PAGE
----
James Johnson, the only wrestler in the University of Kentucky’s athletics Hall of Fame and a coach in the 2012 Olympics, died Monday. He was 61.
Johnson was a four-year letterman who started every season from 1977 to 1980 as a 190-pounder. He finished 65-21 in his college career, twice won the Southern Open and was a three-time Southeastern Conference medalist. (The SEC sponsored wrestling from 1970 through 1981; UK stopped sponsoring the sport after the 1983 season.)
After graduating from UK, Johnson was a member of the USA National Team for 12 years. He was a three-time title winner in Greco-Roman at the U.S. Nationals at 100 kilograms (220 pounds) and medaled seven times at the Pan American Championships, including a gold medal in 1986, and won silver at the 1991 Pan American Games. He finished second in the 1992 Olympic Trials and in 1993 was the first honoree to be named USA Wrestling Greco-Roman Wrestler of the Year.
Johnson was inducted into the UK Athletics Hall of Fame in 2016 along with football coach Rich Brooks, men’s basketball player Chuck Hayes, softball player Molly Johnson-Belcher, distance runner Bernadette Madigan-Dugan and football player Wesley Woodyard.
Those who most closely knew him called him “JJ.” Those who were even closer knew him by another name.
“We teased him, his nickname was Zeus,” said Frank X Walker, a writer and professor at UK who was a Phi Beta Sigma fraternity brother and close friend of Johnson. “And he would say, ‘Cause I’ve got a body like a god.’ And nobody could challenge that. ...
“He was that guy that every guy wanted to be. He was handsome, he was physically strong, women loved him, he was smart and he had a great personality. How could you not want to be his friend?”
Walker said when he attended UK most major athletes at the school, because of their schedules and other circumstances, were distant from the black community, and it was rare for athletes to pledge a fraternity.
“He had refused to not be part of a community outside athletics,” Walker said. “So everywhere he went, people already knew him and knew of him. I’ve been talking to friends across the country, and nobody can think of anybody, even his ex-wife, who has anything bad to say about him.”
Craig Sesker, a senior writer for wrestling website InterMat, wrote that Johnson, who was 6-foot-4, “looked more like a basketball player than a wrestler” and “could light up a room with his infectious laugh, outgoing demeanor and ever-present smile.”
Mark Maloney, a longtime reporter for the Lexington Herald-Leader who covered Johnson as part of the Olympics beat, introduced Johnson before he made his UK Hall of Fame induction speech.
Maloney first met Johnson at the 1987 Olympic Festival in North Carolina, Johnson’s home state.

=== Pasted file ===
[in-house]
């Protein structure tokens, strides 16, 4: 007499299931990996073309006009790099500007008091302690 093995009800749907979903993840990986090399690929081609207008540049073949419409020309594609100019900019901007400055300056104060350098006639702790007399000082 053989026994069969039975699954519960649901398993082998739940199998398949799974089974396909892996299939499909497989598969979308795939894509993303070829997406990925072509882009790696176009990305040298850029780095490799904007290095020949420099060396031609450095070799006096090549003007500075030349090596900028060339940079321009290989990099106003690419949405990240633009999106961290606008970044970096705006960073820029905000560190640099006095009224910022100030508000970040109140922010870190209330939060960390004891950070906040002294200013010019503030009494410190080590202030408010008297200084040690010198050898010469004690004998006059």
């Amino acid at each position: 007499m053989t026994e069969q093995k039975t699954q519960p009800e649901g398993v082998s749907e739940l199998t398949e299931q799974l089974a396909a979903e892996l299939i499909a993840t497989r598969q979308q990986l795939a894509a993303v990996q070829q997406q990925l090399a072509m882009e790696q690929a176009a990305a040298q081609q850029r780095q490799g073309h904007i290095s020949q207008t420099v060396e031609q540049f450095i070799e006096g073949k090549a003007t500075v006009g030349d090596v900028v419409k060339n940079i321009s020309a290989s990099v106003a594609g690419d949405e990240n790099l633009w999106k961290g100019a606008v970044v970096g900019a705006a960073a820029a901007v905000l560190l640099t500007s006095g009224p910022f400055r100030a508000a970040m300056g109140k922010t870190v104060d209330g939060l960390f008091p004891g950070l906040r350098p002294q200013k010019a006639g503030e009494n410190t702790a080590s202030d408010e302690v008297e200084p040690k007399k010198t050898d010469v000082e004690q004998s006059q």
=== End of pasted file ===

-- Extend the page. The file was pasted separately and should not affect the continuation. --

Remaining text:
“JJ was not shy of talking about his athletic accomplishments, but it was never ‘Oh, look at me, how good am I?’ but ‘Look at these opportunities God has given me to pursue something I love, to see the world, to make friends all over the place,’” Maloney said. “He was a very humble person and a very Christian person. Not only in the sense that his faith was Christian, but in the sense that even if you were not a Christian, you knew that ‘this is a very good person in the way that he acts and conducts himself.’”
Walker said Johnson epitomized “your body is a temple” and had aspirations of getting into sports administration. He coached youth wrestlers with the Sunkist Kids Wrestling Club in Phoenix, where he lived, and was part of the training staff for the 2020 Olympic Games in Tokyo.
Johnson and another fraternity brother, journalist John Harris, in June started a podcast called “The Making of Three,” in which they shared stories about their time in wrestling. The most recent episode, titled “Medical Crisis Halfway Around the World,” released last Wednesday. In it, Johnson shared that last month he underwent an emergency appendectomy following a 28-hour flight to Junior Worlds in Estonia. He’d been battling an infection since returning home to Phoenix.
Johnson in his UK Hall of Fame speech recalled how he came to wrestling as a former football player, and almost quit the sport after winning just three matches his first high school season. He went on to have a career worthy of induction into the North Carolina Wrestling Hall of Fame and an annual award named after him and presented to high schoolers in the state.
He is survived by two adolescent children.
“I sincerely hope that his kids, Isabella and Fabian, are able to cope with this loss and continue to follow in their father’s footsteps,” Maloney said. “They were the shining lights in his life. He was so proud of and so in love with his kids.”